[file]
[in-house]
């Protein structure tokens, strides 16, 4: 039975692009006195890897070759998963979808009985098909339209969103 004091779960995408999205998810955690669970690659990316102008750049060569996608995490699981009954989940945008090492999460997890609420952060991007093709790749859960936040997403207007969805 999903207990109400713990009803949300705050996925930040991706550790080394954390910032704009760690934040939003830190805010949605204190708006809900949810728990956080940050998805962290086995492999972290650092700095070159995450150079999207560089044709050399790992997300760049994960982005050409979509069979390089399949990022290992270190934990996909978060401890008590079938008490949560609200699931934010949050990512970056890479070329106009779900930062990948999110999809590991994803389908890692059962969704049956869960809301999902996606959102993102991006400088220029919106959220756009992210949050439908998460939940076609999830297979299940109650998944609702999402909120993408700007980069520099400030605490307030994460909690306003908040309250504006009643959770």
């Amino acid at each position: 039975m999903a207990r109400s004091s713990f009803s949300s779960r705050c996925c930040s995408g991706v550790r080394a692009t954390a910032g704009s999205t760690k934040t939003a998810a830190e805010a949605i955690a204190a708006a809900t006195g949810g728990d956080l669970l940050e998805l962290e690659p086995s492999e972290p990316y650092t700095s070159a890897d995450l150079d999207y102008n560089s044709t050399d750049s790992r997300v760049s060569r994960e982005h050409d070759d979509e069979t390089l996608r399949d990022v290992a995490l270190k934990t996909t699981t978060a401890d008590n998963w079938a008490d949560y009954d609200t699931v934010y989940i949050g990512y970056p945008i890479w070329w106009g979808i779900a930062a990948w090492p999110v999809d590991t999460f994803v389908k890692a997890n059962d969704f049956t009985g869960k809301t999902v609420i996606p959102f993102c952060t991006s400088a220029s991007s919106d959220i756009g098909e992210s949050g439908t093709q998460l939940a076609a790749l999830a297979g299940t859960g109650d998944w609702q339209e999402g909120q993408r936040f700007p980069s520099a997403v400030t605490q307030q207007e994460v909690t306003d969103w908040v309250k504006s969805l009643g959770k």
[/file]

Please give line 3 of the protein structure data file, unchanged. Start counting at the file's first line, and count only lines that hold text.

């Amino acid at each position: 039975m999903a207990r109400s004091s713990f009803s949300s779960r705050c996925c930040s995408g991706v550790r080394a692009t954390a910032g704009s999205t760690k934040t939003a998810a830190e805010a949605i955690a204190a708006a809900t006195g949810g728990d956080l669970l940050e998805l962290e690659p086995s492999e972290p990316y650092t700095s070159a890897d995450l150079d999207y102008n560089s044709t050399d750049s790992r997300v760049s060569r994960e982005h050409d070759d979509e069979t390089l996608r399949d990022v290992a995490l270190k934990t996909t699981t978060a401890d008590n998963w079938a008490d949560y009954d609200t699931v934010y989940i949050g990512y970056p945008i890479w070329w106009g979808i779900a930062a990948w090492p999110v999809d590991t999460f994803v389908k890692a997890n059962d969704f049956t009985g869960k809301t999902v609420i996606p959102f993102c952060t991006s400088a220029s991007s919106d959220i756009g098909e992210s949050g439908t093709q998460l939940a076609a790749l999830a297979g299940t859960g109650d998944w609702q339209e999402g909120q993408r936040f700007p980069s520099a997403v400030t605490q307030q207007e994460v909690t306003d969103w908040v309250k504006s969805l009643g959770k």